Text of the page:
2011-12-31 Vatican Radio“Educating young people in justice and peace”: this is the Pope’s Message for the World Day of Peace, on 1 January. So far it hasn’t had the echo it deserves. But it happens, from time to time, that that the most important things are not always the ones that are most talked about. In reality, if young people today are not educated in peace, tomorrow there certainly will be no peace.
On the occasion of the great changes that started in North Africa and the Middle East, or even in the movements of the indignados which have travelled over western countries – from Spain to England and the United States, and elsewhere – attentiveness has often been given to young people, to their frustrations and their expectations, to their way of communicating and expressing them. What will be the outcome, beyond the brief period in which they will have covered the front pages of the media? It mostly depends on education, otherwise today’s frustrations will inevitably continue tomorrow, and the day after tomorrow, and into the future.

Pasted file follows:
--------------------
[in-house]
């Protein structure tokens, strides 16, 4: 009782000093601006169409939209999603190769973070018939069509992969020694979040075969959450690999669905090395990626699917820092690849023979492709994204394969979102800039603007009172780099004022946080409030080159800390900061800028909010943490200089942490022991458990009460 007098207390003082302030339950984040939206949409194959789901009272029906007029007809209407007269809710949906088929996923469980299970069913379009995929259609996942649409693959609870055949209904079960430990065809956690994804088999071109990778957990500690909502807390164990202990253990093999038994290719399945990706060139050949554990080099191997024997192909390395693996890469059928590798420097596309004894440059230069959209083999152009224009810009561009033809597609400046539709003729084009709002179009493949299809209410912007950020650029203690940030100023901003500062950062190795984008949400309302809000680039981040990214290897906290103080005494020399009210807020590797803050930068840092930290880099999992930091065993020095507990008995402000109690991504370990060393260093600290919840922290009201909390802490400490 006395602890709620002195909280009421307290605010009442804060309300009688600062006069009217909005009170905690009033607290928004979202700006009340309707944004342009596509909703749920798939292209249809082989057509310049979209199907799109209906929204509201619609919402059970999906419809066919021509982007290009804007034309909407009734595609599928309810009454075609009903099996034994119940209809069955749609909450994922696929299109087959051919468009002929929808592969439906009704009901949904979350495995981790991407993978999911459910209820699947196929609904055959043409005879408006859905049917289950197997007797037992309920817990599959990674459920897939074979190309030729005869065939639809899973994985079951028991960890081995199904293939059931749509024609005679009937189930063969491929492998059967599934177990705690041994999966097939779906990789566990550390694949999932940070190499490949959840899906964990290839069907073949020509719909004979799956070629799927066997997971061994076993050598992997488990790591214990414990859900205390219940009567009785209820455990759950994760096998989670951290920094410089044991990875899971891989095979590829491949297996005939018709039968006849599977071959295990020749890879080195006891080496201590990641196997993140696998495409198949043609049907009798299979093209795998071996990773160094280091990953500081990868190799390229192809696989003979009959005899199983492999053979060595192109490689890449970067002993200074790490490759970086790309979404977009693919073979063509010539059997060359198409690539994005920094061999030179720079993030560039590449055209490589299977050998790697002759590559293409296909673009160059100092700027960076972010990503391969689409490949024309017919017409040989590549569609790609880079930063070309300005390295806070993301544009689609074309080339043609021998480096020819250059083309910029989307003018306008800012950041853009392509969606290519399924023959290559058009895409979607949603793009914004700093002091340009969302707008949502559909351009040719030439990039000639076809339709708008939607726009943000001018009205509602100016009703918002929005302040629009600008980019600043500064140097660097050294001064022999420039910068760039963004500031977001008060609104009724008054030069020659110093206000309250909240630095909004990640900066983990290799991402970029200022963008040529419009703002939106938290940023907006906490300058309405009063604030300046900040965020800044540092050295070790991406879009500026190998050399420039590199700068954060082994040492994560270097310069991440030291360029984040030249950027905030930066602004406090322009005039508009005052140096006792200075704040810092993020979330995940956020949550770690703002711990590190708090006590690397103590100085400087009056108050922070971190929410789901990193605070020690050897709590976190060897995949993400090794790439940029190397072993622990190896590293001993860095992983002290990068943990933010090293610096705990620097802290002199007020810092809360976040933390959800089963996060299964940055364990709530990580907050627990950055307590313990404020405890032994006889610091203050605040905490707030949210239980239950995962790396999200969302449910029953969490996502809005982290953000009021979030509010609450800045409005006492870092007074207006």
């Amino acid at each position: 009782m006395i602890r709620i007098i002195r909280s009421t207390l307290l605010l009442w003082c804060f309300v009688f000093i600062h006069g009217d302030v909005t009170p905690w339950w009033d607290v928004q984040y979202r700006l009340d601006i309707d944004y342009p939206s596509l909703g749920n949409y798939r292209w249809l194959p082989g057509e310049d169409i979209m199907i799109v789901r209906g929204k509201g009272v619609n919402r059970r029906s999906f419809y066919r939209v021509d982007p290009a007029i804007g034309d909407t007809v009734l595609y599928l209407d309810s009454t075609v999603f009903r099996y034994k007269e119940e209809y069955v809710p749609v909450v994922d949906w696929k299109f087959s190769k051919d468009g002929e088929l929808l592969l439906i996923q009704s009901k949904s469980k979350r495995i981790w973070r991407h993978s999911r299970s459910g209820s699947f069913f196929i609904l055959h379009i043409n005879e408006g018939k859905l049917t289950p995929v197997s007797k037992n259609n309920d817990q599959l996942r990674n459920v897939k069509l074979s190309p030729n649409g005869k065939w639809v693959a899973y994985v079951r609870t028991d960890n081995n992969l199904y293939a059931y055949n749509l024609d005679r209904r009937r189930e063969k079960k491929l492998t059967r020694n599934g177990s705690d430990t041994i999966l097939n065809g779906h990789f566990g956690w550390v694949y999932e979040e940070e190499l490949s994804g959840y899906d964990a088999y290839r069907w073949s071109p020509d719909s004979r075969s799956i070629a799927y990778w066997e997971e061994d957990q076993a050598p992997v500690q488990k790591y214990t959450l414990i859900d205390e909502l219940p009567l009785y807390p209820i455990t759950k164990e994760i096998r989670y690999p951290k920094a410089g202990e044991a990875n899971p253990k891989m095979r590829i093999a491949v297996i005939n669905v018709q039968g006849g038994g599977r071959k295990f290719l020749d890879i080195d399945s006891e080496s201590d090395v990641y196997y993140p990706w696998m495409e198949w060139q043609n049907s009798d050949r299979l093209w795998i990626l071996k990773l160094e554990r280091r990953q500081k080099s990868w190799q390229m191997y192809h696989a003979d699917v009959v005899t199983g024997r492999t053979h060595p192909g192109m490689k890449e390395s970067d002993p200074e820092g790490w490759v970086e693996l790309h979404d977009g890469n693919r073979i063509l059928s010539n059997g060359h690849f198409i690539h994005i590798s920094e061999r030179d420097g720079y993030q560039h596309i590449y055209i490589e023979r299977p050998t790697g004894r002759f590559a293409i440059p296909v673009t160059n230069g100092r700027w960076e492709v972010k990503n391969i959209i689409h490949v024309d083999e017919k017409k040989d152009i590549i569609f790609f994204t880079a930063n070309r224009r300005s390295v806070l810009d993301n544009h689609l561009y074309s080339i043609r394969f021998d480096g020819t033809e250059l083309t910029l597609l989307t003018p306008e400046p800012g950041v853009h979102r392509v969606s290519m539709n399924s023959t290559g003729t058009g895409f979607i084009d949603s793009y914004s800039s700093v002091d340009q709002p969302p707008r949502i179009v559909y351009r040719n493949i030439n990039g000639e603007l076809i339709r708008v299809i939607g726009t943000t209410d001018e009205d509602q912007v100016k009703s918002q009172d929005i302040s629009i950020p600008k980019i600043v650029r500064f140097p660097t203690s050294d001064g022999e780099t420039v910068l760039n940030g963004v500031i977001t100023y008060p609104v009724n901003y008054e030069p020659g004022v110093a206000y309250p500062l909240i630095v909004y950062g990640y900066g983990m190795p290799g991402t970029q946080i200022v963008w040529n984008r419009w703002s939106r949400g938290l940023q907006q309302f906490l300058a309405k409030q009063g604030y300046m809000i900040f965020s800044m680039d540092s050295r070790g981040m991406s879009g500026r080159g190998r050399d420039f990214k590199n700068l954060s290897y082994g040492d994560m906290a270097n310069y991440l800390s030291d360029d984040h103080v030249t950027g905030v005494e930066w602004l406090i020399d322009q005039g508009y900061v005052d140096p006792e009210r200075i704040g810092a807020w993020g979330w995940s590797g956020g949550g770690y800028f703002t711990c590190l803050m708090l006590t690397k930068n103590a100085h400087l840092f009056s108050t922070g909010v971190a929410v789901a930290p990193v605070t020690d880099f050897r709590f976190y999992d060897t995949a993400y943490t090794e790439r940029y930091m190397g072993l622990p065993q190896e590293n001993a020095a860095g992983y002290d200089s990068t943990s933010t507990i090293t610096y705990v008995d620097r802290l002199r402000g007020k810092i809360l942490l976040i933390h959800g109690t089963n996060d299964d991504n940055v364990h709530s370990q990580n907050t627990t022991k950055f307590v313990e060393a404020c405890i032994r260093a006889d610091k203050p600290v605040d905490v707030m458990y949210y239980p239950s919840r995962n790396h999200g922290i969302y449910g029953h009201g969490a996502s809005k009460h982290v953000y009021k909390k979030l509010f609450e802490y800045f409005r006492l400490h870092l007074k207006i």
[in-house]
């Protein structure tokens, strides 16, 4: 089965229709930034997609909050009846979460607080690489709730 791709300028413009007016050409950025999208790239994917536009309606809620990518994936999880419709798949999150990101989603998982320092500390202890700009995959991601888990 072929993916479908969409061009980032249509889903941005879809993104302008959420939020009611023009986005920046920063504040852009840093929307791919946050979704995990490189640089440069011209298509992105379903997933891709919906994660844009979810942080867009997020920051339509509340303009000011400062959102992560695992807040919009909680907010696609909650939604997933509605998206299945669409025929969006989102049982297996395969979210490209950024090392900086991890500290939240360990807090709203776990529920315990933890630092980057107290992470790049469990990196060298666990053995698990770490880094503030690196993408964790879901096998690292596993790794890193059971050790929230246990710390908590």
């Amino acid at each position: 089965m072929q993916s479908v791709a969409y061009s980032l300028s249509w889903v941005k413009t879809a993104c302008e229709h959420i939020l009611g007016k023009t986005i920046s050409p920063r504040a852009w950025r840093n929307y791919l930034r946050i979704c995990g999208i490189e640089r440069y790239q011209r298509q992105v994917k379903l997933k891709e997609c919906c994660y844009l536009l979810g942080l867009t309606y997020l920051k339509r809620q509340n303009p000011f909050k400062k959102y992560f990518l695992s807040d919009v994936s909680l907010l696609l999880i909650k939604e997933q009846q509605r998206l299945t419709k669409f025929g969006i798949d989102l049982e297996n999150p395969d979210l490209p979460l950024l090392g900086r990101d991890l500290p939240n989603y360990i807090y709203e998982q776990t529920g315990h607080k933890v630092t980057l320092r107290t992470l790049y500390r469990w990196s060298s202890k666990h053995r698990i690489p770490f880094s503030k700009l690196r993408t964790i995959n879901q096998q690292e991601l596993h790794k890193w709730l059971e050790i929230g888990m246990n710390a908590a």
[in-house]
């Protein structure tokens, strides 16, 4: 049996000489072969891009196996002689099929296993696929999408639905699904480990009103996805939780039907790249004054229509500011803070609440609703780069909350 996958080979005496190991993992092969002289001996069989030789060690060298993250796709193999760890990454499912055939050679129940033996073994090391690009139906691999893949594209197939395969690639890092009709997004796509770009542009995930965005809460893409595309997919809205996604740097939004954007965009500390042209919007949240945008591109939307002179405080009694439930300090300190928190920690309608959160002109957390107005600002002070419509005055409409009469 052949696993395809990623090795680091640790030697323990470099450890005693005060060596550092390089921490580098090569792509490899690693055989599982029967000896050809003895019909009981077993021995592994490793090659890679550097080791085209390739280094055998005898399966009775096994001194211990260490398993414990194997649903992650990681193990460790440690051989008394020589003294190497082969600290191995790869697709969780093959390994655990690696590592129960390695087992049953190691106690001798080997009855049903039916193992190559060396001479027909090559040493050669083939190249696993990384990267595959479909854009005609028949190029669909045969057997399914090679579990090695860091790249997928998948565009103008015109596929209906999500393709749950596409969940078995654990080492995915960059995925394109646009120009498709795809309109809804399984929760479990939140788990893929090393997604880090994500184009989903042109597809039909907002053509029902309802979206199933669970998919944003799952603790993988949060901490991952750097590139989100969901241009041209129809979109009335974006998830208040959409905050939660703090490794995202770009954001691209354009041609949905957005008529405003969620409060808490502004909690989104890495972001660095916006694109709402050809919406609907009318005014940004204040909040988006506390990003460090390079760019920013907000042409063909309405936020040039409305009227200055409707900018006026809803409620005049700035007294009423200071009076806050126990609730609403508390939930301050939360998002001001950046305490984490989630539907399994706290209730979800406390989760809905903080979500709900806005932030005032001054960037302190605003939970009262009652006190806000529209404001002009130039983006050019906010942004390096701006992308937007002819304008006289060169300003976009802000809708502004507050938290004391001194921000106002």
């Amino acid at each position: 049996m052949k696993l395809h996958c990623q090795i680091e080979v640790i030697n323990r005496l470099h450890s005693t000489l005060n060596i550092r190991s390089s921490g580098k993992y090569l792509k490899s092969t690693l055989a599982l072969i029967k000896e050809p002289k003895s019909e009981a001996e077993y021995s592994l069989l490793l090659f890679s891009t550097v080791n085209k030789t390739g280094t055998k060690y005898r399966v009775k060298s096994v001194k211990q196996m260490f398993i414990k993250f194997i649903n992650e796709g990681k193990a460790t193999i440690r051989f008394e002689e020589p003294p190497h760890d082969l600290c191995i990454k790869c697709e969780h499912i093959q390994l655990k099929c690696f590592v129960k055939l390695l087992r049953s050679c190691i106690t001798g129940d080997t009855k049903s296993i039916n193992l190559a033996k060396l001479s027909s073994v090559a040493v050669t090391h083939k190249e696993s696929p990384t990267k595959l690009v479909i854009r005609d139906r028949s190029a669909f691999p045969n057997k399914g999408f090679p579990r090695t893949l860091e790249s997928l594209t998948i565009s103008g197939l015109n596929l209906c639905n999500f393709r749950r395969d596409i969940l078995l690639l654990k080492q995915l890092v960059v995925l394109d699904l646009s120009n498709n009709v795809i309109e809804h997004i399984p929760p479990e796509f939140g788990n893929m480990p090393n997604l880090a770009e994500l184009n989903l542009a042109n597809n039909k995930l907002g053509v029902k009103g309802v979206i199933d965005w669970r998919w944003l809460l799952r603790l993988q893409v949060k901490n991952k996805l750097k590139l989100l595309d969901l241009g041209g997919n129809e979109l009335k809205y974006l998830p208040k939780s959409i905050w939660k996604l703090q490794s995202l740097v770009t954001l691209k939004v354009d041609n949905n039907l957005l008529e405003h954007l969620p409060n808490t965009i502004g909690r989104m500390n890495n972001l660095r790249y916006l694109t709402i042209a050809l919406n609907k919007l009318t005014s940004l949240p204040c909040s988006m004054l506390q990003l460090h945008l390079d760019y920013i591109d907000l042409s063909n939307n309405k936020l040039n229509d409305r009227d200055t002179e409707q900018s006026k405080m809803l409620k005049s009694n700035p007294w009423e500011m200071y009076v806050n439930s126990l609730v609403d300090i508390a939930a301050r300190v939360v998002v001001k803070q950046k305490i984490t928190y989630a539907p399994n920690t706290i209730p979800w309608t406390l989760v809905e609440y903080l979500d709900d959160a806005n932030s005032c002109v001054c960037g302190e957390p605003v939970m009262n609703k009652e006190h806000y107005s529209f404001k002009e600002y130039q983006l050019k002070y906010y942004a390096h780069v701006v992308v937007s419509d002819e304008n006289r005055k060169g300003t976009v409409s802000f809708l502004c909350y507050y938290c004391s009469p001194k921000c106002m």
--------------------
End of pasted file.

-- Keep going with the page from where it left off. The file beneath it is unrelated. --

“Education is the most interesting and difficult adventure in life” the Pope said. And we are all involved. The Pope’s message isn’t limited to encouraging or exalting an active role in young people. It makes us understand that its foundations come from the responsible service of educators, who are not only parents and teachers, but also politicians and media operators: in short, all those who can and must convey guidance towards those values on which a just and peaceful society is built, and help those steps of cultural growth and social insertion that come close to this target. If those values are destroyed by relativism and by an exaltation of arbitrary freedom, if they are not proposed with concrete testimonials of honesty, commitment and solidarity – let us also say, of love - … then tomorrow there will be neither justice nor peace. If we want the world’s tomorrow to be brighter, we need to face the “educational emergencies” of today with firm conviction.